Visual Communication Design Practices Breakdown by Company Type

Interestingly, the Irish Visual Communications sector is currently strong with start-up businesses, with 21% of practices trading for 3 or less years — so with a fifth of the industry being essentially newly formed businesses, are we seeing a rebooting of an industry that was decimated in the recent recession or are we seeing a cohort of practices being formed through entrepreneurship of necessity?

Between 2011–2014 there were 63 new design practices formed, that accounts for 16% of the industry and Q1 2014 saw spike in new design business registrations, with 4.5% of practices being formed between January and April.

Visual Communication Design Practices by Age

Government initiatives in relation to ID2015 are around the creation of jobs and new business in the design industry. But during the decade of the Celtic Tiger, the Visual Communications sector here grew by just 12% in terms of value and employee numbers. Where at the same time, the services sector grew by over 100%. And we aim to create an almost 30% increases in practices and employee numbers in 12 months?

Number of Employees in Visual Communication Design Estimated Growth Vs Actual Growth

Adapted from: Enterprise Ireland (1999) Opportunities in Design, Intertrade Ireland (2009) A Study of the Design Services Sector on the Island of Ireland and Central Statistics Office (2012) Profile at Work3

With Minister Bruton seeking to create 1800 additional jobs and 200 new start-ups as part of ID2015 is this really feasible? Probably not, considering we couldn’t achieve a significant level of job creation organically during the heady days of boom times. In Celtic Tiger decade we could only achieve the growth of around 1800 jobs at a time where we had unprecedented economic growth, suggesting that the Government’s goal of 1800 new jobs in a year is at best over ambitious, and at worst, hopelessly naive.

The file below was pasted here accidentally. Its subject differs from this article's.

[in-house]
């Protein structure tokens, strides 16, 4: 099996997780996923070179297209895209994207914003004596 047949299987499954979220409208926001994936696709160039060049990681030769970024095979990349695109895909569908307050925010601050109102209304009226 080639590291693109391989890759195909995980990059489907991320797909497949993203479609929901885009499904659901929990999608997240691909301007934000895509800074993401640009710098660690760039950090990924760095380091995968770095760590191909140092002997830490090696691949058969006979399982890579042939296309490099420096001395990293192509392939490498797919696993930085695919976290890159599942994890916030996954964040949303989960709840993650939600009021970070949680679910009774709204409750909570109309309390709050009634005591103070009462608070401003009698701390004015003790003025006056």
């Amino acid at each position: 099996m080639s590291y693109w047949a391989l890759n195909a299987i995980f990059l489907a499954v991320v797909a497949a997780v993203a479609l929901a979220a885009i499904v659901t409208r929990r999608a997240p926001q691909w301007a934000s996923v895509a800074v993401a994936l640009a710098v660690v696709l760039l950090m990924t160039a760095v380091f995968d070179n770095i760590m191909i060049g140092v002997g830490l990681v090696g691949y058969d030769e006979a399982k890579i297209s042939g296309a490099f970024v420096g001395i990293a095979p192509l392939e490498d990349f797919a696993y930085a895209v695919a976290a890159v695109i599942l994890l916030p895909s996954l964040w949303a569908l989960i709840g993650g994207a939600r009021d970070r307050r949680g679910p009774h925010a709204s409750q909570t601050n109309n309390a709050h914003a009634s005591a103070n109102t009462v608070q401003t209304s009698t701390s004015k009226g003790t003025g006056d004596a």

However, what ID2015 will certainly do is to create a greater awareness of design and the value that it can bring to Irish Business and society. The legacy of ID2015 will live beyond a simple calendar year and it will contribute to the culture and discourse for many years to come. This year will certainly raise awareness of Irish design not only here, but internationally and perhaps finally, we may see true governmental support for the Industry here, like we’ve seen elsewhere in Europe.

About the Author:
Con Kennedy is design consultant and a design educator with over twenty years experience with leading Irish agencies. Con has worked with many high profile clients including the National Development Plan, Buy4Now, GreenStar, Special Olympics Ireland, Musgrave Foodservices and EBS Building Society. Con has been featured in Work for Money, Design for Love, Creative Review, Graphic Design USA, Page, and Logolounge.

Con has a Masters Degree in Professional Design Practice from Dublin Institute of Technology. He has given workshops on branding and the design process.

Con is currently pursuing a PhD in the Dublin Institute of Technology’s School of Marketing and is researching entrepreneurship models in design and in particular how Lean Start-Up applies to practices in the Visual Communications sector.